A day after Fox aired its “Empire” series finale with cast member Jussie Smollett conspicuously absent, a federal judge dismissed the actor’s malicious prosecution claims against the city of Chicago.

The judge ruled Smollett can’t continue with his cross-complaint against the Windy City because he’s been reindicted on felony charges alleging he staged a hate hoax on himself last year.

“In a malicious prosecution case, all elements cannot be pled until the proceedings are terminated in the plaintiff’s favor,” U.S. District Judge Virginia Kendall wrote in her order.

She said the prior indictment that was dismissed last year with an agreement Smollett serve community service and forfeit his bond payment has been replaced by a follow-up indictment announced in February.

“The case that was once dismissed has returned in the form of a special prosecutor who had the ability to investigate and press criminal charges against him,” Kendall wrote.

“Given this, it cannot be said that the case has terminated, nor can it be said that the case has terminated in Smollett’s favor,” she said.

In her 15-page ruling, the judge also said investigators had enough probable cause to arrest Smollett in the first place, including statements by bodybuilding brothers Olabingo “Ola” Osundairo and Abimbola “Abel” Osundairo that Smollett paid them to stage the attack.

And “there was additional evidence to corroborate the Osundairo Brothers’ statements, including suspicious texts between the parties and the deposit of a large check to Abel shortly before the attack,” Kendall wrote.

The judge further denied a second federal malicious prosecution claim brought by Smollett, saying “there is no cause of action for malicious prosecution based on the Fourth Amendment.”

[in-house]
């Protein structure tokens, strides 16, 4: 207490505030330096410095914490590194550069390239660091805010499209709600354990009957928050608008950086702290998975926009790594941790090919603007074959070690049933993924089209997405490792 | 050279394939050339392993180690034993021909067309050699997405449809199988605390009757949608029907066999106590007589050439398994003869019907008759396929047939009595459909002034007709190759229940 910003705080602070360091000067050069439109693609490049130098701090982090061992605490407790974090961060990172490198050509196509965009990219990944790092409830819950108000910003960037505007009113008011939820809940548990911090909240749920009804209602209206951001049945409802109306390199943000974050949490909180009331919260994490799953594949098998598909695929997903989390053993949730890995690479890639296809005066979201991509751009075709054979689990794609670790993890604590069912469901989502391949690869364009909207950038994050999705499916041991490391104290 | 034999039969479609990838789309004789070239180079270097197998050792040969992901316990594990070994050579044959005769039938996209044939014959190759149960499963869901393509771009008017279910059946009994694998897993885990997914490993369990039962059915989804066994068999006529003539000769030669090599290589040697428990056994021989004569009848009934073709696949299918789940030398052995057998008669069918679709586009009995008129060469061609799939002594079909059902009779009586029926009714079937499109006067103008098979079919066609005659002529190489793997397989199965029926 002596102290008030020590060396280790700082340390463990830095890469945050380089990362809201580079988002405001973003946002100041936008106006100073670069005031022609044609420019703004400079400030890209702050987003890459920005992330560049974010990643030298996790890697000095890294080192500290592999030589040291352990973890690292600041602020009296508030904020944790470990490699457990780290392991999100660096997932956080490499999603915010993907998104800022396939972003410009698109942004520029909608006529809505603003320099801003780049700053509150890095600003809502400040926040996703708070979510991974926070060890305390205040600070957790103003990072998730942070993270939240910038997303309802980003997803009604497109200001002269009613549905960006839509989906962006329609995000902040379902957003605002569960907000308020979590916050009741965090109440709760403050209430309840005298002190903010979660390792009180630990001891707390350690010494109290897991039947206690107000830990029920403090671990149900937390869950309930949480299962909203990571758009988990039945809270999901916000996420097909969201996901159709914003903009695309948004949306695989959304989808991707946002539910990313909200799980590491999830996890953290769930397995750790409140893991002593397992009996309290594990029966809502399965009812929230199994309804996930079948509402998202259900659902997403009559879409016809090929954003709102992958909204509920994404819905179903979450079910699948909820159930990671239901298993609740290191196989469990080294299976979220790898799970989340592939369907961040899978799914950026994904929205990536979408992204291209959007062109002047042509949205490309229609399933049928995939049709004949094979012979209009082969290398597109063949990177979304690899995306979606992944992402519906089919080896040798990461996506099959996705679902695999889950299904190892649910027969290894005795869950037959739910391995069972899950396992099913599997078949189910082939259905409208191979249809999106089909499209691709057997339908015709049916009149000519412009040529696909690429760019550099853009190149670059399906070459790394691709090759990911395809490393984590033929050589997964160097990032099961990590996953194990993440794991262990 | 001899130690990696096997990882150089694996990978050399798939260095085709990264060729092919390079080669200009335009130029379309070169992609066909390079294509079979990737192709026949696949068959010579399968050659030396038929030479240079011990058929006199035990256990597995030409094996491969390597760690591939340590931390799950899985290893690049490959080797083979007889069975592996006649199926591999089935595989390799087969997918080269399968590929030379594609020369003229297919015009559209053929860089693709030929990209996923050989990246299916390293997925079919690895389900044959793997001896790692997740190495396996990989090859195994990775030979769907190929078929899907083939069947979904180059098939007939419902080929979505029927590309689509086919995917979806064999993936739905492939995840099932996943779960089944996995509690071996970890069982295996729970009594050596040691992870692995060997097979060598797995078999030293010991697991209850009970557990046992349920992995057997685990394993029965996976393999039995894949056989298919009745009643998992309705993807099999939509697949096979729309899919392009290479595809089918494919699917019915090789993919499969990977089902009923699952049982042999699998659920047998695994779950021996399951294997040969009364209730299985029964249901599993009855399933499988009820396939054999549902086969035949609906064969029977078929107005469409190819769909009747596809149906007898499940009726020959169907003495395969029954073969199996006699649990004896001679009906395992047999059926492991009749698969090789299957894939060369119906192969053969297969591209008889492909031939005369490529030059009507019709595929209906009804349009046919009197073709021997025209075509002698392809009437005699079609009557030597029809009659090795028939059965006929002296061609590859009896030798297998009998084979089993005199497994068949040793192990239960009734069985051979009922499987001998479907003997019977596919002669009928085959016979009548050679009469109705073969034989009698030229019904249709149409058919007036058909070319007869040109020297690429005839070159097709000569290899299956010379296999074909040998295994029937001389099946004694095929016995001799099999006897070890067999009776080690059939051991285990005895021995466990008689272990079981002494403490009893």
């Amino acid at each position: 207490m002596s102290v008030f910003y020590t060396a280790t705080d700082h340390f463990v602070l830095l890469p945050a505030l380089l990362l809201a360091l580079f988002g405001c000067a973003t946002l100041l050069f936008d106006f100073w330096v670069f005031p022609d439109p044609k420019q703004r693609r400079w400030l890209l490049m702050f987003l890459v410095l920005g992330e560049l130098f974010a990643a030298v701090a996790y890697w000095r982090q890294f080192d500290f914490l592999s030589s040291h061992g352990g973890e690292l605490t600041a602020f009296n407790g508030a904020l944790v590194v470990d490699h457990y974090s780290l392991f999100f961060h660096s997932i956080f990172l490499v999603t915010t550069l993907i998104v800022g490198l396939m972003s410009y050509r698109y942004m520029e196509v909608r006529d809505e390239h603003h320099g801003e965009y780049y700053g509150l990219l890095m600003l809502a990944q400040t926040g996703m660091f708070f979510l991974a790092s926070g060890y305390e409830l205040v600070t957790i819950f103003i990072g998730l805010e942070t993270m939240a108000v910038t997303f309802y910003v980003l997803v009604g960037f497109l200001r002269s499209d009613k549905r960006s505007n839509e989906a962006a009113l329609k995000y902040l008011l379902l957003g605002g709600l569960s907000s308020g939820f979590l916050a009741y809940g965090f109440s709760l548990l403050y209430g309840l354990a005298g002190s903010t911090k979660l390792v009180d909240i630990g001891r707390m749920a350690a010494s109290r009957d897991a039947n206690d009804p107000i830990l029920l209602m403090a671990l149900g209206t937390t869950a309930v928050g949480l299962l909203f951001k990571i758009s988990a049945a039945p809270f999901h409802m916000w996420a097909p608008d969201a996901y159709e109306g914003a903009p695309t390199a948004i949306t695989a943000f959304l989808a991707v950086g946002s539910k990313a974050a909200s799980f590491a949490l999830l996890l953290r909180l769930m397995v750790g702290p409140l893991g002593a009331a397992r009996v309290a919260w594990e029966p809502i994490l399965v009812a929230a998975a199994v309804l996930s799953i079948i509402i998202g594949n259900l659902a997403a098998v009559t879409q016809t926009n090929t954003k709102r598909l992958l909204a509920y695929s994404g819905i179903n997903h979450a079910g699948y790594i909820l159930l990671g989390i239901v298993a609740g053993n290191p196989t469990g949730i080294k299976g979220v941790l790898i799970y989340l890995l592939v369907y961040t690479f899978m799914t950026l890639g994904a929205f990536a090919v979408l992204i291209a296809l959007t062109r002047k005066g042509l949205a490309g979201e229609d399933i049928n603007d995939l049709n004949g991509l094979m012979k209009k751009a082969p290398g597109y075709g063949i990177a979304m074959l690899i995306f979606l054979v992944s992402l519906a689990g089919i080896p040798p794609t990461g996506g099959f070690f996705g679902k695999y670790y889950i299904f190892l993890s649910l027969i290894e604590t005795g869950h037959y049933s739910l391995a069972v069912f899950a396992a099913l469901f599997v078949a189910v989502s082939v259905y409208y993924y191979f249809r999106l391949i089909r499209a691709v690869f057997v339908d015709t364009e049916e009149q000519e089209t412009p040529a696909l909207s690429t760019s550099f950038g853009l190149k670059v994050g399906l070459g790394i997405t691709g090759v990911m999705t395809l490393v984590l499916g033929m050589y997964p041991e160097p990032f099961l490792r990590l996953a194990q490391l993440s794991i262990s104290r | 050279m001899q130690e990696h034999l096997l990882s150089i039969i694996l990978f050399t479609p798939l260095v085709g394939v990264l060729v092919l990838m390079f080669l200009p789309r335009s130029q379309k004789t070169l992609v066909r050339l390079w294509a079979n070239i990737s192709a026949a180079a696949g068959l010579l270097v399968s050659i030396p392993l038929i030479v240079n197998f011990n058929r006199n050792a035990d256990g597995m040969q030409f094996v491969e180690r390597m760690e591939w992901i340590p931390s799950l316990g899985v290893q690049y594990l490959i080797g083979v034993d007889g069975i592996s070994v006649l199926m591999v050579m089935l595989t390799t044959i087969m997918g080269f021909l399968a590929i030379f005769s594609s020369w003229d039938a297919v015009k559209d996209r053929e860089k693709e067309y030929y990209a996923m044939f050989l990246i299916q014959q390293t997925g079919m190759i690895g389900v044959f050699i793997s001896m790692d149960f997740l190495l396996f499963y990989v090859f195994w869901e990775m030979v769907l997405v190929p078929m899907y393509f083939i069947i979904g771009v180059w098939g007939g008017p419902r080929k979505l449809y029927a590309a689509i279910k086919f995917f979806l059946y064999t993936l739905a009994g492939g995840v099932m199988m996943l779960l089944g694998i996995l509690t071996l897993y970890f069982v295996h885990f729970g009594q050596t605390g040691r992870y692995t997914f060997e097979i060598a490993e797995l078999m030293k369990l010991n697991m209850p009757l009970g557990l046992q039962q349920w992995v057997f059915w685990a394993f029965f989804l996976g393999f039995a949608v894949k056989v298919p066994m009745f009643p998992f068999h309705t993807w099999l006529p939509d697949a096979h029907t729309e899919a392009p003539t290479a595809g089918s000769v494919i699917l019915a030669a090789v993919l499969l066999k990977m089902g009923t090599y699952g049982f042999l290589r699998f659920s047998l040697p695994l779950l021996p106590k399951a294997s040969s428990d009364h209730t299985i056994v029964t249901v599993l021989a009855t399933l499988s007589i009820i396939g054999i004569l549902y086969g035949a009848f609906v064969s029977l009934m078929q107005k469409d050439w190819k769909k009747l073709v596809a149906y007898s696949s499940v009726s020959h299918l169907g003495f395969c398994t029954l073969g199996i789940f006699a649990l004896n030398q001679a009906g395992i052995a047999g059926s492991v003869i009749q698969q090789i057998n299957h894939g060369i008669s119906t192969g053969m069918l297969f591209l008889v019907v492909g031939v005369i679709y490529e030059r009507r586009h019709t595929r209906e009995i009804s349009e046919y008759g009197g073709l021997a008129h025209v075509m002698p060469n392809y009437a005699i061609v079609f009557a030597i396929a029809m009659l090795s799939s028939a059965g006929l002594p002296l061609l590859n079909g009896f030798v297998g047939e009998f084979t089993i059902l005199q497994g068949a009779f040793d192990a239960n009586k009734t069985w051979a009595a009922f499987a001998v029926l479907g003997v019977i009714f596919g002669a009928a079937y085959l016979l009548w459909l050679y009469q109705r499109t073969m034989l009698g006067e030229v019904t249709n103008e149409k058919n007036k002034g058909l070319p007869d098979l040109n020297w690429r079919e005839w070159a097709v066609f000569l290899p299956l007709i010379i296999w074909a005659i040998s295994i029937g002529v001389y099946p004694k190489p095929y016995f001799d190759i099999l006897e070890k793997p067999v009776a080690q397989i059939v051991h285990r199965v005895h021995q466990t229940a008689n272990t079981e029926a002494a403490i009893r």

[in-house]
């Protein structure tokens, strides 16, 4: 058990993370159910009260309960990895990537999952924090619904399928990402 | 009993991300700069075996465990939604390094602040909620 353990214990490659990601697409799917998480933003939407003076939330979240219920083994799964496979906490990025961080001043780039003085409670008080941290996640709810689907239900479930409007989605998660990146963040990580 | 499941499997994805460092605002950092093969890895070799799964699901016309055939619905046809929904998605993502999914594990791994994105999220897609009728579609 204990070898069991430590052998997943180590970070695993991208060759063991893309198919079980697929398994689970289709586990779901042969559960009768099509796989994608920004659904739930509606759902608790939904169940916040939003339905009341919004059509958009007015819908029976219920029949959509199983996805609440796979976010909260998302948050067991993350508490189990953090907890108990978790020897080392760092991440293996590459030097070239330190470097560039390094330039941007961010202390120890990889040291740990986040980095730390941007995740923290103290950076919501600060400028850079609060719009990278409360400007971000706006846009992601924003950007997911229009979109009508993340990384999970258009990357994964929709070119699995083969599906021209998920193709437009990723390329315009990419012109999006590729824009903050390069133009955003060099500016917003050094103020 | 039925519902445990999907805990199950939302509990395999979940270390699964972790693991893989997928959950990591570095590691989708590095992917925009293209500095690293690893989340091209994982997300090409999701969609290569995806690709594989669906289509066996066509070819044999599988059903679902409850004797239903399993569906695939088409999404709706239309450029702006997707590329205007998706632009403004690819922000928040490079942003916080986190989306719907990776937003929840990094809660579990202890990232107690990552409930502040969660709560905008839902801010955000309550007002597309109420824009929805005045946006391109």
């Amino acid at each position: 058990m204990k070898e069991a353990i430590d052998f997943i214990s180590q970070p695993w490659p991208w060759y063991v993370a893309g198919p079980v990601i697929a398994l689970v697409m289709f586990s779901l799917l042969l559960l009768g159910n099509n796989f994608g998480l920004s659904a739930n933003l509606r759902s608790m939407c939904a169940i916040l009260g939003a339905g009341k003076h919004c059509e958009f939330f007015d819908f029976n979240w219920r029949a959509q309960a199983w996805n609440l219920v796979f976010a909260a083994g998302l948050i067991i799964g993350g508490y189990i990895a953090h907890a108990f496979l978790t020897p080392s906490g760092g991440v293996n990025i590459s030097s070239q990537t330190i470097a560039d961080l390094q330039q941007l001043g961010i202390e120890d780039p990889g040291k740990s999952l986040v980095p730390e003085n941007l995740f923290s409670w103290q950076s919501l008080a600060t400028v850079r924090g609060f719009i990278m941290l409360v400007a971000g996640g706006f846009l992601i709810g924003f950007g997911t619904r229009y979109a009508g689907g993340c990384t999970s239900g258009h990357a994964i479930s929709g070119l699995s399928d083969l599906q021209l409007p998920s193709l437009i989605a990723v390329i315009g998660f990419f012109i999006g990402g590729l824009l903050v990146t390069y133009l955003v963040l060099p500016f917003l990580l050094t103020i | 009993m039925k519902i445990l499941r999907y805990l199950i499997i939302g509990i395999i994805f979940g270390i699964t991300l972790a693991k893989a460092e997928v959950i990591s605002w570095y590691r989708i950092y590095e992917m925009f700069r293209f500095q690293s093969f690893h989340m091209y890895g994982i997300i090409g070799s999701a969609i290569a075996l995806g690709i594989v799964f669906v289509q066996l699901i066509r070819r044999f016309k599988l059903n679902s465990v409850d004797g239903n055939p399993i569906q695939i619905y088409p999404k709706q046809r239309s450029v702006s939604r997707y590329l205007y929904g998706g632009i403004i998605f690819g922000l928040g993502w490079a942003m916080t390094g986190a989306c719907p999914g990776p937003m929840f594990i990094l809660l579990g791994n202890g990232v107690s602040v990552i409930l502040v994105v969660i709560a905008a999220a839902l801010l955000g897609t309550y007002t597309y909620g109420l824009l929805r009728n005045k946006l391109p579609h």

Attempts to reach Smollett’s legal team were not immediately successful Wednesday.

Smollett, 37, returned to a Chicago courtroom in February to plead not guilty to his follow-up grand jury indictment.

Special Prosecutor Dan Webb announced the new charges after months of re-investigation, saying they were pursued again “in the interest of justice.”

“The charges were appropriately dismissed the first time because they were not supported by the evidence,” defense lawyer Tina Glandian said in a statement blasting the new charges in February.

“The attempt to re-prosecute Mr. Smollett one year later on the eve of the Cook County State’s Attorney election is clearly all about politics not justice,” she said.

The bizarre case first grabbed headlines in January 2019, when Smollett claimed two men physically attacked him on a deserted street outside his Streeterville, Chicago, apartment.

The black, openly gay actor claimed his alleged assailants wore balaclava-style masks when they hung a noose around his neck, doused him with a mystery chemical and yelled racist and homophobic slurs.

Smollett said he believed at least one of the men was white and that the duo told him he was in “MAGA country” — a reference to President Trump’s campaign slogan, “Make America Great Again.”

Investigators later said they believed Smollett staged a “phony attack” as a “publicity stunt” to help boost his acting career.

On March 7, 2019, a grand jury indicted Smollett on his original 16 counts of disorderly conduct.

Three weeks later, Chicago prosecutors made the bombshell announcement they were dismissing the case.

A Cook County judge later ruled State’s Attorney Kim Foxx erred when she assigned the case to a deputy instead of seeking a special prosecutor after she recused herself.

The city of Chicago, meanwhile, sued Smollett, seeking reimbursement of more than $130,000 it paid in overtime to investigate Smollett’s report.

The actor then countersued for malicious prosecution in November, claiming police “perpetuated the hoax narrative” and “publicly shamed and condemned him.”


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